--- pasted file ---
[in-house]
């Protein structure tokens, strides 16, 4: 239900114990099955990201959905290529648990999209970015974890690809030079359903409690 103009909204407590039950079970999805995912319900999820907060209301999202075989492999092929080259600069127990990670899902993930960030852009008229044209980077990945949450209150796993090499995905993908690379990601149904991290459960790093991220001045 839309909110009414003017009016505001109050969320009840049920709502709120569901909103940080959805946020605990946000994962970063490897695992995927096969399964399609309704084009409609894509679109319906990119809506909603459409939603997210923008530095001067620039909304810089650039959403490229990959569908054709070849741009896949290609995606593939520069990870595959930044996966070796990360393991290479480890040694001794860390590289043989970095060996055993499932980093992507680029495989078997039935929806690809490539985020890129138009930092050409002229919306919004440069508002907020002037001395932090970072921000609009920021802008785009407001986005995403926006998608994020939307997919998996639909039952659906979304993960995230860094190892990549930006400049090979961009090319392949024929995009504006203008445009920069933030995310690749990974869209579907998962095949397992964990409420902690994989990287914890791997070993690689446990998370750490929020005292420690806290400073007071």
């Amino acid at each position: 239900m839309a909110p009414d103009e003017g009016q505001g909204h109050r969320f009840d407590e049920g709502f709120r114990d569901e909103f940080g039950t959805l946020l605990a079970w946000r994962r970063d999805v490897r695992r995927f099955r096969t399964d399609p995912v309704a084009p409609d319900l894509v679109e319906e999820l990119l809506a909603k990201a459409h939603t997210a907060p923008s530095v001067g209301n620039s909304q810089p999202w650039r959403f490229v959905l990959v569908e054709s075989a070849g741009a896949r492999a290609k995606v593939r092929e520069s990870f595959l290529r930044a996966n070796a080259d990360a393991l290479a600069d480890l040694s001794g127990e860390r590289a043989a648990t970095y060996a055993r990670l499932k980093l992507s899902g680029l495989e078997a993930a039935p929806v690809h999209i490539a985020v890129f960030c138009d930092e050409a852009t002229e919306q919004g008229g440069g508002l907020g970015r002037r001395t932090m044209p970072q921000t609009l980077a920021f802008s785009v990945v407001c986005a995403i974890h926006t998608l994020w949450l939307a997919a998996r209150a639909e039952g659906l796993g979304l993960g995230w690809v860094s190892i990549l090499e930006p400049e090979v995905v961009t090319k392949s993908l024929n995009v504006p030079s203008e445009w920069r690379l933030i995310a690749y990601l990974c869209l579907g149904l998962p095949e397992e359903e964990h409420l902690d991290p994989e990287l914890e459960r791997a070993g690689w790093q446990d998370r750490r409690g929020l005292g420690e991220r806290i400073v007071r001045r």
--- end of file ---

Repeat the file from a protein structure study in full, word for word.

[in-house]
């Protein structure tokens, strides 16, 4: 239900114990099955990201959905290529648990999209970015974890690809030079359903409690 103009909204407590039950079970999805995912319900999820907060209301999202075989492999092929080259600069127990990670899902993930960030852009008229044209980077990945949450209150796993090499995905993908690379990601149904991290459960790093991220001045 839309909110009414003017009016505001109050969320009840049920709502709120569901909103940080959805946020605990946000994962970063490897695992995927096969399964399609309704084009409609894509679109319906990119809506909603459409939603997210923008530095001067620039909304810089650039959403490229990959569908054709070849741009896949290609995606593939520069990870595959930044996966070796990360393991290479480890040694001794860390590289043989970095060996055993499932980093992507680029495989078997039935929806690809490539985020890129138009930092050409002229919306919004440069508002907020002037001395932090970072921000609009920021802008785009407001986005995403926006998608994020939307997919998996639909039952659906979304993960995230860094190892990549930006400049090979961009090319392949024929995009504006203008445009920069933030995310690749990974869209579907998962095949397992964990409420902690994989990287914890791997070993690689446990998370750490929020005292420690806290400073007071």
């Amino acid at each position: 239900m839309a909110p009414d103009e003017g009016q505001g909204h109050r969320f009840d407590e049920g709502f709120r114990d569901e909103f940080g039950t959805l946020l605990a079970w946000r994962r970063d999805v490897r695992r995927f099955r096969t399964d399609p995912v309704a084009p409609d319900l894509v679109e319906e999820l990119l809506a909603k990201a459409h939603t997210a907060p923008s530095v001067g209301n620039s909304q810089p999202w650039r959403f490229v959905l990959v569908e054709s075989a070849g741009a896949r492999a290609k995606v593939r092929e520069s990870f595959l290529r930044a996966n070796a080259d990360a393991l290479a600069d480890l040694s001794g127990e860390r590289a043989a648990t970095y060996a055993r990670l499932k980093l992507s899902g680029l495989e078997a993930a039935p929806v690809h999209i490539a985020v890129f960030c138009d930092e050409a852009t002229e919306q919004g008229g440069g508002l907020g970015r002037r001395t932090m044209p970072q921000t609009l980077a920021f802008s785009v990945v407001c986005a995403i974890h926006t998608l994020w949450l939307a997919a998996r209150a639909e039952g659906l796993g979304l993960g995230w690809v860094s190892i990549l090499e930006p400049e090979v995905v961009t090319k392949s993908l024929n995009v504006p030079s203008e445009w920069r690379l933030i995310a690749y990601l990974c869209l579907g149904l998962p095949e397992e359903e964990h409420l902690d991290p994989e990287l914890e459960r791997a070993g690689w790093q446990d998370r750490r409690g929020l005292g420690e991220r806290i400073v007071r001045r």